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Hyperspectral discrimination of floating mats of seagrass wrack and the macroalgae Sargassum in coastal waters of Greater Florida Bay using airborne remote sensing

Dierssen, H.M., Chlus, A., Russell, B.
Remote sensing of environment 2015 v.167 pp. 247-258
Sargassum, absorption, biomass, coastal water, energy, habitats, hyperspectral imagery, image analysis, leaves, macroalgae, normalized difference vegetation index, nutrients, reflectance, remote sensing, seagrasses, spectrometers, vegetation, water content, Florida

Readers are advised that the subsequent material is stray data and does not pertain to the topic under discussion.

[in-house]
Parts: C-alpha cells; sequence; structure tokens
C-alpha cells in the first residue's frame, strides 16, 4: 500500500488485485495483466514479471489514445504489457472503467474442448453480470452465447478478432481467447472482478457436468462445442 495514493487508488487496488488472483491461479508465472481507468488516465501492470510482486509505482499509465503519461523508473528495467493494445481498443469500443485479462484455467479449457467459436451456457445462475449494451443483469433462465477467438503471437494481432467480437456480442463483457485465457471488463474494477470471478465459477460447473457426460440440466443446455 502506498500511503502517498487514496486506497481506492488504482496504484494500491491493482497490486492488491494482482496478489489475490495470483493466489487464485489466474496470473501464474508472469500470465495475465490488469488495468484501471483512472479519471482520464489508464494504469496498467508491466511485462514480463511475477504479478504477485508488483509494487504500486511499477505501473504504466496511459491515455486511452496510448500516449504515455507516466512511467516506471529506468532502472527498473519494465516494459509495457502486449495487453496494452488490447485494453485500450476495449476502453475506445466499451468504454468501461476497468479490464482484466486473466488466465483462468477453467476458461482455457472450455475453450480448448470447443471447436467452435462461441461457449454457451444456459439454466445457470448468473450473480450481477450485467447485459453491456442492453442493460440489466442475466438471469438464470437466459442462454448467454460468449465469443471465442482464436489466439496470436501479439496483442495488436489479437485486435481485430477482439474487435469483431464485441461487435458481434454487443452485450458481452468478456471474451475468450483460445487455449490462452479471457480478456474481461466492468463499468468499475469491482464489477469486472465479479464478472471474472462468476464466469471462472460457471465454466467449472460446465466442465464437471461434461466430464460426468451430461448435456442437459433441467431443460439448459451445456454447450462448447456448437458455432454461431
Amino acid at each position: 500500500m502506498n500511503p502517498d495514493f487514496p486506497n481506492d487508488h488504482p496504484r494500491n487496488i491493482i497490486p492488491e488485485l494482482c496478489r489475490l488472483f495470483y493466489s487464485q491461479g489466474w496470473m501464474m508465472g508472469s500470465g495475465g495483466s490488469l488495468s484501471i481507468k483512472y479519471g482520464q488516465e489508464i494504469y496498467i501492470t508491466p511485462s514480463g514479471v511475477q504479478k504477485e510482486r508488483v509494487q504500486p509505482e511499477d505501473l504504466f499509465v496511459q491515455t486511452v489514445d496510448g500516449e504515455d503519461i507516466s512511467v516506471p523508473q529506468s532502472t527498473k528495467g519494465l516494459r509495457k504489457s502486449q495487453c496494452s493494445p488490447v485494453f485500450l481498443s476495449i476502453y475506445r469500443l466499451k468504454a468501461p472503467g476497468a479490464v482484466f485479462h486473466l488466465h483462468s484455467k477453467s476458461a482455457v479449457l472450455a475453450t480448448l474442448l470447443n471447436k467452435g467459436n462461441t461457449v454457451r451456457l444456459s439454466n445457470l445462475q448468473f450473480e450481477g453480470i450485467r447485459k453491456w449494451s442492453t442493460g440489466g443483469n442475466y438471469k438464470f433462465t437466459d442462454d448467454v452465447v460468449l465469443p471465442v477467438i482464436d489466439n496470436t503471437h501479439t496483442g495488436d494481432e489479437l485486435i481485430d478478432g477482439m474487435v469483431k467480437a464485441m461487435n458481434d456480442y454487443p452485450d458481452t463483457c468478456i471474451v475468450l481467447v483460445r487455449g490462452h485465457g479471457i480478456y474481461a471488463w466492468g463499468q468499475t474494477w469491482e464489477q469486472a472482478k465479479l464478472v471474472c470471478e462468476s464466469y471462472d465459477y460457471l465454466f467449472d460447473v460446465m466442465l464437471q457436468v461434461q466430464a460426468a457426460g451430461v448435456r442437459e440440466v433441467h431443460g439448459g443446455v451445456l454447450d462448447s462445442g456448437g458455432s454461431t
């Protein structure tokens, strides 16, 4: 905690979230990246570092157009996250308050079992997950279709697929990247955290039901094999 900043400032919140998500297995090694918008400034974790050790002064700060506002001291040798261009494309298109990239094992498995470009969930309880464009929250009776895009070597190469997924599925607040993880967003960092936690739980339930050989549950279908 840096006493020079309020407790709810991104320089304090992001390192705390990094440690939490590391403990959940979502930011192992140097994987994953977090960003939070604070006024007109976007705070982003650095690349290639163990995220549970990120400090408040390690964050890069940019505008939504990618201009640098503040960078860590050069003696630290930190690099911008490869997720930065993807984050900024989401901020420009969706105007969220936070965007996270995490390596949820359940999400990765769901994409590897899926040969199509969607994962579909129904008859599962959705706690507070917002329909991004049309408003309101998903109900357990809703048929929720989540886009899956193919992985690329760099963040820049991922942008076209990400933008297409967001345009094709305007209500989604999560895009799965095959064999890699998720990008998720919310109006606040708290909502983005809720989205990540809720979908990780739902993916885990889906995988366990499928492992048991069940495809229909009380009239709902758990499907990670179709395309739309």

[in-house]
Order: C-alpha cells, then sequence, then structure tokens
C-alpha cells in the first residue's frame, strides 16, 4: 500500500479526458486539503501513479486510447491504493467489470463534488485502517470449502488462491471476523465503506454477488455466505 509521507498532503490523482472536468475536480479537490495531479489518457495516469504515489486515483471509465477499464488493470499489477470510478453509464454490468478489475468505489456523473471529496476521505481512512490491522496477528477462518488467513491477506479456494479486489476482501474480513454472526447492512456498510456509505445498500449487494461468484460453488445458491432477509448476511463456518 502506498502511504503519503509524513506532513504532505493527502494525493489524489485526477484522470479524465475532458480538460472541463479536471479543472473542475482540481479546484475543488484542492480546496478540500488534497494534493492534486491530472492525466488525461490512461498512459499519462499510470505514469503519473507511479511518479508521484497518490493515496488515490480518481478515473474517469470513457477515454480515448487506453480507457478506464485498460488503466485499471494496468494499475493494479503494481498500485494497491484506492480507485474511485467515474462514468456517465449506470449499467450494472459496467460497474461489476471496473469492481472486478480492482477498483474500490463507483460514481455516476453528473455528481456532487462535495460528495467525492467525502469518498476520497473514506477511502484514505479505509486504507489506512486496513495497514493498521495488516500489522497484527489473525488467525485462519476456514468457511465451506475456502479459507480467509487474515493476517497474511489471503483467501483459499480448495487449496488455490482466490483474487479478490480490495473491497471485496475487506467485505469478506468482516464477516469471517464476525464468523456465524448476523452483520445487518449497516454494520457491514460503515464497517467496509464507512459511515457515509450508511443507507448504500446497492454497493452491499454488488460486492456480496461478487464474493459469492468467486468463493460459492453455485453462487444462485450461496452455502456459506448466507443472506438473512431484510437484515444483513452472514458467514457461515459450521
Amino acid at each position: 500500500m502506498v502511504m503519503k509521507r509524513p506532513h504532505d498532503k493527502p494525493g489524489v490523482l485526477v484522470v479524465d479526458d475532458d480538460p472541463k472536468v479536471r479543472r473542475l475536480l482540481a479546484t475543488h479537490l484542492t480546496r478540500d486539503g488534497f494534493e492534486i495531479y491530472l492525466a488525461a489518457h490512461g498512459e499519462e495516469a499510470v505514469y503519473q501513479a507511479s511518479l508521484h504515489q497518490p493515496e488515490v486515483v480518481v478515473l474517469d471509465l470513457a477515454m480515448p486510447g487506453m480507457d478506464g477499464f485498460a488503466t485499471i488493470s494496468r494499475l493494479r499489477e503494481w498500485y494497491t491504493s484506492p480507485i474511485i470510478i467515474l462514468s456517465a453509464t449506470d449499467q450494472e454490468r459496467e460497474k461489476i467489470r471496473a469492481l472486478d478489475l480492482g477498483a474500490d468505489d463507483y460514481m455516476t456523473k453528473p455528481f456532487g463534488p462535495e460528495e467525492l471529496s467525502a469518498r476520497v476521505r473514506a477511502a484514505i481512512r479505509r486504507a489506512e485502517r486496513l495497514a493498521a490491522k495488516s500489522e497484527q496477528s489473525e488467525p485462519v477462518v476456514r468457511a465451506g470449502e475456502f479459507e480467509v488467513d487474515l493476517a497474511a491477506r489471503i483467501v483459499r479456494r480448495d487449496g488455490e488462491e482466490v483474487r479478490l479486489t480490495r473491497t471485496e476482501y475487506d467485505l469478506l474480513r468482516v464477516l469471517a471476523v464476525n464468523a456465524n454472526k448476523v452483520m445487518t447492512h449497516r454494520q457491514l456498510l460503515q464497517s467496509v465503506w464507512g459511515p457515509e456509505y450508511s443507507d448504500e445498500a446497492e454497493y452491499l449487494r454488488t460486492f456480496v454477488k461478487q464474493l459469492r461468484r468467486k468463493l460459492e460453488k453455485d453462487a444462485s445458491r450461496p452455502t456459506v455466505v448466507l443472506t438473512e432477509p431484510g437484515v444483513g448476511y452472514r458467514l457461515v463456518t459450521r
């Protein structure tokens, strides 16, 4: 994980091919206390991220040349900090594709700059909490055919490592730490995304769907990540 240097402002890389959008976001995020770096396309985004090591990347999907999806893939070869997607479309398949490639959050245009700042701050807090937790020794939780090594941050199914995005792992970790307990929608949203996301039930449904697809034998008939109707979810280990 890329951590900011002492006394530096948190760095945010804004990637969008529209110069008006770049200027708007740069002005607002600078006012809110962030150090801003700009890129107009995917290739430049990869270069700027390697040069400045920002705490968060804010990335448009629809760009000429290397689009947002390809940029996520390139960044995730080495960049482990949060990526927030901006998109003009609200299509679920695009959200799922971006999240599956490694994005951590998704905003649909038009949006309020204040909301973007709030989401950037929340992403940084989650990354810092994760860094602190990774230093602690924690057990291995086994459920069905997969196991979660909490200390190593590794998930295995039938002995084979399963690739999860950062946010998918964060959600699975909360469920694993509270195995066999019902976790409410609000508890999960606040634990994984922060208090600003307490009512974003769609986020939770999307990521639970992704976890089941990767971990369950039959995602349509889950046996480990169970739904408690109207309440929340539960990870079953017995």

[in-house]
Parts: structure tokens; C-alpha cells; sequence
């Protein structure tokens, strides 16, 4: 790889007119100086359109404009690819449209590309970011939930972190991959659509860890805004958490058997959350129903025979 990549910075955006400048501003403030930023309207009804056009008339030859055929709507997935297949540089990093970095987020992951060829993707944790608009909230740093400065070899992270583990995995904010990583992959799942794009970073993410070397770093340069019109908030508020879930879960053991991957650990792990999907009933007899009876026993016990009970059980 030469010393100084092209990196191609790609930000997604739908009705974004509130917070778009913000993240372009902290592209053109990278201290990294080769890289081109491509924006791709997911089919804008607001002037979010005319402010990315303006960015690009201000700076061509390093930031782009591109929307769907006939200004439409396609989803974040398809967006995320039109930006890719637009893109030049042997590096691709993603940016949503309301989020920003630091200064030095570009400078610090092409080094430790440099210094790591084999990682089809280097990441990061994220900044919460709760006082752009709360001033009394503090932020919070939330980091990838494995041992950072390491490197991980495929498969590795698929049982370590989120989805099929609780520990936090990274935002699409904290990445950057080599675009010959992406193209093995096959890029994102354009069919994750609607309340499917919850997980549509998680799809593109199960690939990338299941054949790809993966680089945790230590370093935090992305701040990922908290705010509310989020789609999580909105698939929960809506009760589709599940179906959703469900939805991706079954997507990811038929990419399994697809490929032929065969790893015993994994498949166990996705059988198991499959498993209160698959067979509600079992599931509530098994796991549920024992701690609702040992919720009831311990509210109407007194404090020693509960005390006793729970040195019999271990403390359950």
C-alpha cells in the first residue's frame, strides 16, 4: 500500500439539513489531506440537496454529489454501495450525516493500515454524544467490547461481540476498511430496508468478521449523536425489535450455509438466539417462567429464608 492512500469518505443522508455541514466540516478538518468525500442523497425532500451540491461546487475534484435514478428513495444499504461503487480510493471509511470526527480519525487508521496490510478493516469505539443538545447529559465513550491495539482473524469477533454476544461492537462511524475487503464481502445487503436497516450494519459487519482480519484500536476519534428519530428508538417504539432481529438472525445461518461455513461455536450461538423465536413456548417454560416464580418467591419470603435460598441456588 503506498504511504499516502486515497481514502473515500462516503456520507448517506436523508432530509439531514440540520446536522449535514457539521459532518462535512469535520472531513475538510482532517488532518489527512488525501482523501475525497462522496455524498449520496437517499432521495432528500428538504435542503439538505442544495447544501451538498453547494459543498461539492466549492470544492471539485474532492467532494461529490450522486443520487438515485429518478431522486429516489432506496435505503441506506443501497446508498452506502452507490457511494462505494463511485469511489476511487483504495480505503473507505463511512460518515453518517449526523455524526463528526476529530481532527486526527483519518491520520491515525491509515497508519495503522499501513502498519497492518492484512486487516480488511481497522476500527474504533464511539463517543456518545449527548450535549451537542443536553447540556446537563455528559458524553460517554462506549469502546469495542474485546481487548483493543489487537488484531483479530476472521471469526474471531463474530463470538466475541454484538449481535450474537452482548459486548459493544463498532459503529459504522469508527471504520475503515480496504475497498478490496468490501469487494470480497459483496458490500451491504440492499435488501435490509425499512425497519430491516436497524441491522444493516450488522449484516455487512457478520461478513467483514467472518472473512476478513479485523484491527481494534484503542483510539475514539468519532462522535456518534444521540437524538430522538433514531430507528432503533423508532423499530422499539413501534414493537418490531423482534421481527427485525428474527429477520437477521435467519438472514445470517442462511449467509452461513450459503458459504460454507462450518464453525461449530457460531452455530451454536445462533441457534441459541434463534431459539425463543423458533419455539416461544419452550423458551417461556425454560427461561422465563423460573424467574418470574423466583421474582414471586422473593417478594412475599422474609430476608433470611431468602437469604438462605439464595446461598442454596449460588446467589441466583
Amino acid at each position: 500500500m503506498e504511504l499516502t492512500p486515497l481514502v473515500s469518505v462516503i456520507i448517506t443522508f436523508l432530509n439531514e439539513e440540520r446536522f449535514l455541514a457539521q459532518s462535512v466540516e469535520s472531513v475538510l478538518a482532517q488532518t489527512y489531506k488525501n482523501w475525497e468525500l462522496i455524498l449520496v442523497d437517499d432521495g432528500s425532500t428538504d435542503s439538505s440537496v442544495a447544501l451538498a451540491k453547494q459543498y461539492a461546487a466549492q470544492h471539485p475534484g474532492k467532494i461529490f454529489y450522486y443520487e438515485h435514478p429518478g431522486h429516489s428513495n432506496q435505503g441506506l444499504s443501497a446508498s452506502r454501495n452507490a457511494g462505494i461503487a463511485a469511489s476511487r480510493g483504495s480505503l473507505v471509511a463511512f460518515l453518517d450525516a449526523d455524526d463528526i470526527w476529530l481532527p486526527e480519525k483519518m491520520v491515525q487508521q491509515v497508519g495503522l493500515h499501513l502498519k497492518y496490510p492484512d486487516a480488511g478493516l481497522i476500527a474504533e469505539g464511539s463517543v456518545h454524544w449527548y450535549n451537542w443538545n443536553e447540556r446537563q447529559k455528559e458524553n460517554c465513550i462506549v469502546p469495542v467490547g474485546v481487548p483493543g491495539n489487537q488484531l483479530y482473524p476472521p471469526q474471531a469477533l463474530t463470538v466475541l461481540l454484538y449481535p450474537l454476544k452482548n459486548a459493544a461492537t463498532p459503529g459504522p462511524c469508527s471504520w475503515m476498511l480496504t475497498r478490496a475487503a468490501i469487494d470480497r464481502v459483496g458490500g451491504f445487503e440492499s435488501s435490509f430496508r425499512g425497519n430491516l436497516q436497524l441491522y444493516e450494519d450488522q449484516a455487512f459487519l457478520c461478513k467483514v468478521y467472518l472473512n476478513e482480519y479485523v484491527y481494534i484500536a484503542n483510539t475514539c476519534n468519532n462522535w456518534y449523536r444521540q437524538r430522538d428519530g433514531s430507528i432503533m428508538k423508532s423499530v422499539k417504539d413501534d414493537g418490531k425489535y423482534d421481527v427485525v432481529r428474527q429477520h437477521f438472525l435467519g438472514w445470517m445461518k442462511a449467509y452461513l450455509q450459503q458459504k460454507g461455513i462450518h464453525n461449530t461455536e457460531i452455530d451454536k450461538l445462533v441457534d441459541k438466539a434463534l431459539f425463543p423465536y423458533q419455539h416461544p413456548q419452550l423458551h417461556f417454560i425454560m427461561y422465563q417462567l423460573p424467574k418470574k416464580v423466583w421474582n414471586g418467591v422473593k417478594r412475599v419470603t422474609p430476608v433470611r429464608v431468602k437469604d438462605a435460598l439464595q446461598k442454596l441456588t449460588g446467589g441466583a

Floating mats of vegetation serve to transfer biomass, nutrients and energy across marine habitats and alter the spectral properties of the sea surface. Here, spectral measurements from the airborne Portable Remote Imaging Spectrometer (PRISM) imagery at 1-m resolution and experimental mesocosms were used to assess the hyperspectral properties of the macroalgae Sargassum and aggregations of the seagrass Syringodium filiforme wrack in Greater Florida Bay. A simple Normalized Difference Vegetative Index (NDVI) effectively discriminated the presence of vegetation floating on the sea surface. The Sargassum Index derived from reflectance ratios at 650 and 630nm was used to effectively discriminate Sargassum from Syringodium wrack. Mesocosm spectral measurements revealed an initial lowering of wrack reflectance over the first 3days followed by a subsequent increase in reflectance over the next 8days. The age of the wrack estimated from 2 to 5days was best characterized using narrowband indices of the water absorption feature at 930 and 990nm potentially from increasing water content in wrack leaves over time. Hyperspectral imagery (<10nm) was necessary to differentiate between these two types of floating vegetation and assess age of the wrack. PRISM imagery revealed seagrass wrack organized in 5–35m spaced windrows caused by Langmuir circulation. Wrack was only detectable at 60mpixel resolution when densities were high and individual windrows were in close proximity.